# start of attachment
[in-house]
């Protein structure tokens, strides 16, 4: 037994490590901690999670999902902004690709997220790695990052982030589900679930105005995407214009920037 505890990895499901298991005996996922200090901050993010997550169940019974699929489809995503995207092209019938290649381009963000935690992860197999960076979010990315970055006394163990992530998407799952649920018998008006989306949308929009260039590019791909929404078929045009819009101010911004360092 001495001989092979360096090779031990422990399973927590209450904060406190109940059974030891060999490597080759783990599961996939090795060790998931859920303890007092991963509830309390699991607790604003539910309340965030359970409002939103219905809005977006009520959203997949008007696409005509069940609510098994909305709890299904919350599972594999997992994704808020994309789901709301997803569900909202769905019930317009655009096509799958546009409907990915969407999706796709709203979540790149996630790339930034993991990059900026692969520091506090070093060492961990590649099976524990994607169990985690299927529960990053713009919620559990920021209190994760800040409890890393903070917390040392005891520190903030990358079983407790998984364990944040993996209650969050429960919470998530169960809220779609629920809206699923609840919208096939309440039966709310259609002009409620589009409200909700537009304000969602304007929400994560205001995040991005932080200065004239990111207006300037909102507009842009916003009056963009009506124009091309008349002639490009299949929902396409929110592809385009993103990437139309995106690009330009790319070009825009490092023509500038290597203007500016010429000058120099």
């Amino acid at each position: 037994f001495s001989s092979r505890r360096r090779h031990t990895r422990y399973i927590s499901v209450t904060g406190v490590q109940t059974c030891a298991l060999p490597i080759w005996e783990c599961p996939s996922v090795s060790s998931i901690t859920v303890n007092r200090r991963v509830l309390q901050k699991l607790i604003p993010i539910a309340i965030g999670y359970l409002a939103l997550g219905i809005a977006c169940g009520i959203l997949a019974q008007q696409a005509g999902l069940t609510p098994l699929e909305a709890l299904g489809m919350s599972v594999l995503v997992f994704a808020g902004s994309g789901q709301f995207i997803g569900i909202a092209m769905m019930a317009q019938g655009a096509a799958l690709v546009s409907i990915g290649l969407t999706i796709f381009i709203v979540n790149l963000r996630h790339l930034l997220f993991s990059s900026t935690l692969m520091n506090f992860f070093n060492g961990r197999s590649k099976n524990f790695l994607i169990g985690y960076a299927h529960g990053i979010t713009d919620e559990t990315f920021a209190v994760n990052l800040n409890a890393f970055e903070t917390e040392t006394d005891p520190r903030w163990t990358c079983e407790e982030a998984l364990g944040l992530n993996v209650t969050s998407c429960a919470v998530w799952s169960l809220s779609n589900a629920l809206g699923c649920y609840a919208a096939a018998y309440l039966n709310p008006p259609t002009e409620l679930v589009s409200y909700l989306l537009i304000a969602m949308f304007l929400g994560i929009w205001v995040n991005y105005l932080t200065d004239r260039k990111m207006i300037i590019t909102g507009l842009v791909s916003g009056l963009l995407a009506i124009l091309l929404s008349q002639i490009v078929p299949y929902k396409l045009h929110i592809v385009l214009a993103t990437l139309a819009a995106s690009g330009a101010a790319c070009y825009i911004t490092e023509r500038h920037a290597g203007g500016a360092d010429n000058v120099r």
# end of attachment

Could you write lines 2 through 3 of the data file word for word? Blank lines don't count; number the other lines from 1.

């Protein structure tokens, strides 16, 4: 037994490590901690999670999902902004690709997220790695990052982030589900679930105005995407214009920037 505890990895499901298991005996996922200090901050993010997550169940019974699929489809995503995207092209019938290649381009963000935690992860197999960076979010990315970055006394163990992530998407799952649920018998008006989306949308929009260039590019791909929404078929045009819009101010911004360092 001495001989092979360096090779031990422990399973927590209450904060406190109940059974030891060999490597080759783990599961996939090795060790998931859920303890007092991963509830309390699991607790604003539910309340965030359970409002939103219905809005977006009520959203997949008007696409005509069940609510098994909305709890299904919350599972594999997992994704808020994309789901709301997803569900909202769905019930317009655009096509799958546009409907990915969407999706796709709203979540790149996630790339930034993991990059900026692969520091506090070093060492961990590649099976524990994607169990985690299927529960990053713009919620559990920021209190994760800040409890890393903070917390040392005891520190903030990358079983407790998984364990944040993996209650969050429960919470998530169960809220779609629920809206699923609840919208096939309440039966709310259609002009409620589009409200909700537009304000969602304007929400994560205001995040991005932080200065004239990111207006300037909102507009842009916003009056963009009506124009091309008349002639490009299949929902396409929110592809385009993103990437139309995106690009330009790319070009825009490092023509500038290597203007500016010429000058120099």
């Amino acid at each position: 037994f001495s001989s092979r505890r360096r090779h031990t990895r422990y399973i927590s499901v209450t904060g406190v490590q109940t059974c030891a298991l060999p490597i080759w005996e783990c599961p996939s996922v090795s060790s998931i901690t859920v303890n007092r200090r991963v509830l309390q901050k699991l607790i604003p993010i539910a309340i965030g999670y359970l409002a939103l997550g219905i809005a977006c169940g009520i959203l997949a019974q008007q696409a005509g999902l069940t609510p098994l699929e909305a709890l299904g489809m919350s599972v594999l995503v997992f994704a808020g902004s994309g789901q709301f995207i997803g569900i909202a092209m769905m019930a317009q019938g655009a096509a799958l690709v546009s409907i990915g290649l969407t999706i796709f381009i709203v979540n790149l963000r996630h790339l930034l997220f993991s990059s900026t935690l692969m520091n506090f992860f070093n060492g961990r197999s590649k099976n524990f790695l994607i169990g985690y960076a299927h529960g990053i979010t713009d919620e559990t990315f920021a209190v994760n990052l800040n409890a890393f970055e903070t917390e040392t006394d005891p520190r903030w163990t990358c079983e407790e982030a998984l364990g944040l992530n993996v209650t969050s998407c429960a919470v998530w799952s169960l809220s779609n589900a629920l809206g699923c649920y609840a919208a096939a018998y309440l039966n709310p008006p259609t002009e409620l679930v589009s409200y909700l989306l537009i304000a969602m949308f304007l929400g994560i929009w205001v995040n991005y105005l932080t200065d004239r260039k990111m207006i300037i590019t909102g507009l842009v791909s916003g009056l963009l995407a009506i124009l091309l929404s008349q002639i490009v078929p299949y929902k396409l045009h929110i592809v385009l214009a993103t990437l139309a819009a995106s690009g330009a101010a790319c070009y825009i911004t490092e023509r500038h920037a290597g203007g500016a360092d010429n000058v120099r």